A bridge that uses the current route on Wisconsin 64 into Stillwater, but traverses the river south of the existing bridge to merge with the Minnesota Highway 36, is a smart choice.  It can replace the aging and inefficient lift bridge and be designed for better and increased traffic flow without the expense and size of the proposed bluff-to-bluff design.  Justifying a larger bridge when this more appropriate option exists makes no sense.

Currently supporters of the larger, more costly proposal are in a rush to push their plan through Congress.  Slowing down and reviewing the motivation behind this rush is the responsible first step.  Especially in an era when austerity is the rage, ensuring that we pursue the right priorities with the best plans should be respected.

We can meet the needs for a replacement bridge in Stillwater and do it at a much lower cost than what is proposed.  It is ironic that budget cutters like Bachmann and Scott Walker would blindly advocate such an unbalanced and costly proposal.  (Eye brow-raising, too, perhaps.)

Slowing down and doing the right thing is in the best interest of everyone.

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4 thoughts on “A Better Stillwater Bridge Solution

  1. Mike Zipko

    You are very much entitled to your own views and opinions. What you are not allowed to do is create your own facts. The “Sensible Bridge” concept would require the same Congressional action to allow it to be built. It not only violates the intent of the Wild and Scenic Rivers Act, the sensible concept also violates section 4(f) of the Transportation Act of 1966 and section 106 of the National Historic Preservation Act.

    The “sensible” concept also does not include ANY stormwater management strategies that are needed to protect the river.

    Finally, the greatest benefit touted by advocates of the three-lane bridge is the cost savings. This too is false. Please review the MnDOT review of the project. Basic inflation over the years it would take to complete thorough environmental review of the plan would increase the total cost to close to what is budgeted for the proposed project.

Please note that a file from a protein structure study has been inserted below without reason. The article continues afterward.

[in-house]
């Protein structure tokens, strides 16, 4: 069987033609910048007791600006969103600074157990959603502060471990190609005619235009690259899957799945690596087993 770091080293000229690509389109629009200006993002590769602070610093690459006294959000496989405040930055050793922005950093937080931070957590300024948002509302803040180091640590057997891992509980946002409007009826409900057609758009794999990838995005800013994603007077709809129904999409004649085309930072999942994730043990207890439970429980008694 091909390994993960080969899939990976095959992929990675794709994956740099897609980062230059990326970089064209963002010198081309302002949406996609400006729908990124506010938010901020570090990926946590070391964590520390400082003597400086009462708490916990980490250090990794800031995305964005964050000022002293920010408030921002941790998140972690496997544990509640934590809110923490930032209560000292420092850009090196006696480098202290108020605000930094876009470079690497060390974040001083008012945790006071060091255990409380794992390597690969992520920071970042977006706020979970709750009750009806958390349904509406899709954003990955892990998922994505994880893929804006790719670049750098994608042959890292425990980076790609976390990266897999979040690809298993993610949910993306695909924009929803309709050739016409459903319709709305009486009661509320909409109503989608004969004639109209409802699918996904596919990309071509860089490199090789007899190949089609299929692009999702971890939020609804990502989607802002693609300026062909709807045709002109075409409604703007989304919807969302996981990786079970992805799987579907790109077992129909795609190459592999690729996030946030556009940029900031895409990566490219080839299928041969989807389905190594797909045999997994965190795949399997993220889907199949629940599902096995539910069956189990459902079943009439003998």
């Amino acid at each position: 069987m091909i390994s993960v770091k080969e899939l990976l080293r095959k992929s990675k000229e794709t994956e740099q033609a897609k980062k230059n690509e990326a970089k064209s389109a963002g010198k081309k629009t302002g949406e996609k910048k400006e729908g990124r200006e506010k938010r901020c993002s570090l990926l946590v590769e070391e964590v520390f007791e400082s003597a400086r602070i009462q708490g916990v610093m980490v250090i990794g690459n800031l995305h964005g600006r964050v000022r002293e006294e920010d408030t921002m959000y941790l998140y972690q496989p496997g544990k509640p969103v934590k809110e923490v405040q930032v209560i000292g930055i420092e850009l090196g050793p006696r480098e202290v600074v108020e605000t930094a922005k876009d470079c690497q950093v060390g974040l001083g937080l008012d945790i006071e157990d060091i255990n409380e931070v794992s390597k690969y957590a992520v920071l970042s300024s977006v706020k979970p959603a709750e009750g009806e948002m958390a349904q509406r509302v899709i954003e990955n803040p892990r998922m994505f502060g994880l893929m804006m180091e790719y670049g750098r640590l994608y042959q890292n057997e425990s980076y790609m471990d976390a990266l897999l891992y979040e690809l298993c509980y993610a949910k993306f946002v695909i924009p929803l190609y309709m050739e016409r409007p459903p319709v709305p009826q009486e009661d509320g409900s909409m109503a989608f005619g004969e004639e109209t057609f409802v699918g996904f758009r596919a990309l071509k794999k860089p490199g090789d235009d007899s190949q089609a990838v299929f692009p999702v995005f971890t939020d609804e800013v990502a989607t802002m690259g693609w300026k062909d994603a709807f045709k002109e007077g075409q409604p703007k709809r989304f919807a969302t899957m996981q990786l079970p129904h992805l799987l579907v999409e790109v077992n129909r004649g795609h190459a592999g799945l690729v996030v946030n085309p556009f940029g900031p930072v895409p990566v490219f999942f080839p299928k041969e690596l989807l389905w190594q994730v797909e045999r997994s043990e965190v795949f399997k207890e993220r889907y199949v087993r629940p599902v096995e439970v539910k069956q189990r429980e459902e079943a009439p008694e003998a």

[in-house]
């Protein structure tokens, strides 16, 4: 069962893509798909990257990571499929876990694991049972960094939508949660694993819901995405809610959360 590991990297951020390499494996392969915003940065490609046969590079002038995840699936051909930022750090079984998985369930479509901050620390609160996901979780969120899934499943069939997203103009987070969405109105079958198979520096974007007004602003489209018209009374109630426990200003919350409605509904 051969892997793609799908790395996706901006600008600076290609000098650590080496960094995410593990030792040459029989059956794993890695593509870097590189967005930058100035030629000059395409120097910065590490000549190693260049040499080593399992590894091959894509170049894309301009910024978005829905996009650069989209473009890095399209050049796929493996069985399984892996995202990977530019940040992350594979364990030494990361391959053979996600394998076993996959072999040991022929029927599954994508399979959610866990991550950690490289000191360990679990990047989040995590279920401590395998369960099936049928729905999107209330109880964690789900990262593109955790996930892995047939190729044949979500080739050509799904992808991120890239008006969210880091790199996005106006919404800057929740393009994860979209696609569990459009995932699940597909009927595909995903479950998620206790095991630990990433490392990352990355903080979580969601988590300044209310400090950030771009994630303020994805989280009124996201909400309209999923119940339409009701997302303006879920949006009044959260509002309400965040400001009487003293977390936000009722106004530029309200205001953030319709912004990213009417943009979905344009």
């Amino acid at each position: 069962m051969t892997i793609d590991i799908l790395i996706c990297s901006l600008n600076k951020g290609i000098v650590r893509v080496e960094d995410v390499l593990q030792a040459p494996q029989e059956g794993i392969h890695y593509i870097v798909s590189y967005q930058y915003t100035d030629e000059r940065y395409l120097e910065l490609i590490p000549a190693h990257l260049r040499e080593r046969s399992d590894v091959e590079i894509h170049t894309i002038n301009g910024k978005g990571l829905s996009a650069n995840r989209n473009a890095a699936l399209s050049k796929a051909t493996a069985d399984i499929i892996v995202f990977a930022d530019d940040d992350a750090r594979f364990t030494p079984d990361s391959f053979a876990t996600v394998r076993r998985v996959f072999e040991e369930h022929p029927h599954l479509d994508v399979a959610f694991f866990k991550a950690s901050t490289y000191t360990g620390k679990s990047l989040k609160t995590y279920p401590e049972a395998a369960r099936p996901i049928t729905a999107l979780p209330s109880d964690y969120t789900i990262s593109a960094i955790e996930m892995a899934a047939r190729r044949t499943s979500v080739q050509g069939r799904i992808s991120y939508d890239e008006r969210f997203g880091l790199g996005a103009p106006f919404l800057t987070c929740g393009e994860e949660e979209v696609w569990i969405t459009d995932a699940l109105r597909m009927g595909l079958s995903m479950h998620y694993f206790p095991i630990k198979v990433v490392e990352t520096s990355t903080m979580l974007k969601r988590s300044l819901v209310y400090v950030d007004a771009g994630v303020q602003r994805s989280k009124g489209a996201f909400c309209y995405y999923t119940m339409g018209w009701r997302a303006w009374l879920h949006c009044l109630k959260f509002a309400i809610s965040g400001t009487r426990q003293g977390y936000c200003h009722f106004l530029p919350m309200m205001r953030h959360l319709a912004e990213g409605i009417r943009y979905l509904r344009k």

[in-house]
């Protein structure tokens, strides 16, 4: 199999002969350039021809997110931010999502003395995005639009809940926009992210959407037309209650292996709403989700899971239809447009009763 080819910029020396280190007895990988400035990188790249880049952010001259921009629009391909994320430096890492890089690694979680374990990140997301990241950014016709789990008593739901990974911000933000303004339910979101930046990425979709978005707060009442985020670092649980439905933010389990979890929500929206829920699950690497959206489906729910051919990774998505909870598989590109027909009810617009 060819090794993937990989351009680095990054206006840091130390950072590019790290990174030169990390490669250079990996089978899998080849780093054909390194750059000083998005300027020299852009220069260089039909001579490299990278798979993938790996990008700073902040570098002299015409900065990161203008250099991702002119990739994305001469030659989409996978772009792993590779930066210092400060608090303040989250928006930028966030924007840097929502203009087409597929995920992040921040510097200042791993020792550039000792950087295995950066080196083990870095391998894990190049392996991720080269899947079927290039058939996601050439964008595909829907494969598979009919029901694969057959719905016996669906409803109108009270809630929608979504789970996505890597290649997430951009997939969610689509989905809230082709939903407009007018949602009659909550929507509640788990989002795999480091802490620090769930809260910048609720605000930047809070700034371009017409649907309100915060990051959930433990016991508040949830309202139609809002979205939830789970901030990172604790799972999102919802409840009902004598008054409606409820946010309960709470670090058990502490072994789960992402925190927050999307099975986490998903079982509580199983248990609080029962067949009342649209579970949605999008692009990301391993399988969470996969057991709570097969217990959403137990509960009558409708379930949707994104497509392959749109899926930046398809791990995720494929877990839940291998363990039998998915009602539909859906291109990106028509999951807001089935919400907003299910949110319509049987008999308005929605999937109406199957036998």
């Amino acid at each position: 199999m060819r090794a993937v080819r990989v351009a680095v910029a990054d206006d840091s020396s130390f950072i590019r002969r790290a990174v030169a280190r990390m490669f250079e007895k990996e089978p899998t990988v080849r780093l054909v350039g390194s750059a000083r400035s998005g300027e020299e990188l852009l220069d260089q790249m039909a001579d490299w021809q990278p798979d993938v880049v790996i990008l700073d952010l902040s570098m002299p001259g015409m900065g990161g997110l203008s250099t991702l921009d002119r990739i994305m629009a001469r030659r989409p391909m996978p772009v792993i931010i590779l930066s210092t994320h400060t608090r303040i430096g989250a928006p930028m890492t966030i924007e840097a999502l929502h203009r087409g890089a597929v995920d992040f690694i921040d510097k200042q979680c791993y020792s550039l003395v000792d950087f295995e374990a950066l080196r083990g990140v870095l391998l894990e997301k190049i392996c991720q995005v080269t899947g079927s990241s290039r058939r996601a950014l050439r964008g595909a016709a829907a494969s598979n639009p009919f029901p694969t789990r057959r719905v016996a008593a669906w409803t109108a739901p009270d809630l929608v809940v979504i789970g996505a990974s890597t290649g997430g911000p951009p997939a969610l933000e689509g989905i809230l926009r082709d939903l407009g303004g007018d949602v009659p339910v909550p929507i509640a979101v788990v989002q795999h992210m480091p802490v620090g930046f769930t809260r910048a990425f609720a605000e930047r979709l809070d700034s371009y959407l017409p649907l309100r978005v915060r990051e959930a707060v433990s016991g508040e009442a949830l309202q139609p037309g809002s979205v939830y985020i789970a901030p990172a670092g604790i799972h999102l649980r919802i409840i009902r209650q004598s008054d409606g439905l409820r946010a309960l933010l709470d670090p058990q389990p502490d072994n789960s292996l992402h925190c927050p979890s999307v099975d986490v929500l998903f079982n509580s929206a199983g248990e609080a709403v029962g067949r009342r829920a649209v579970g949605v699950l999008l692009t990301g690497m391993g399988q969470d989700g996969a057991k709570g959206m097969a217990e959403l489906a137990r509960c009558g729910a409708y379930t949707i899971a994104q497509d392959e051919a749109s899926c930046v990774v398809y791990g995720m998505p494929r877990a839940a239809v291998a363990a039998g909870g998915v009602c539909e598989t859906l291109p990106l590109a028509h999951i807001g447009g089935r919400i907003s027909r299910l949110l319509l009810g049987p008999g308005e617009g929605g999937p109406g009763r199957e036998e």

It’s beyond ironic to advocate for spending almost the same amount of money for a smaller bridge that does not address stormwater issues and does not create a four-lane connection between two four-lane roads.

    I can understand the different points of view related to development, land use and other issues related to the bridge. The facts, however, are different.

  2. Tour Guide Post author

    I don’t disagree that the better bridge would also require an exception to the law, but if we are going to violate federal law we might as well respect the tenor of the law. We also agree that a new bridge is a good idea in Stillwater. But a new bridge does not need to be a multi-lane freeway style bridge…does it? Are we looking for a new bridge or a regional change? The Scenic River act is intended to preserve the value of river, region, and natural resources. Circumventing the wisdom and intent of that purpose is troublesome. Why go to the effort to protect our resources if we will disregard them as a matter of convenience? The current new bridge proposal is a lazy and politically motivated solution to a relatively small problem.

  3. Pingback: St. Croix River Bridge Plan Is A Mistake « A Little Tour in Yellow

  4. Pingback: Bridge to somewhere | Bell Book Candle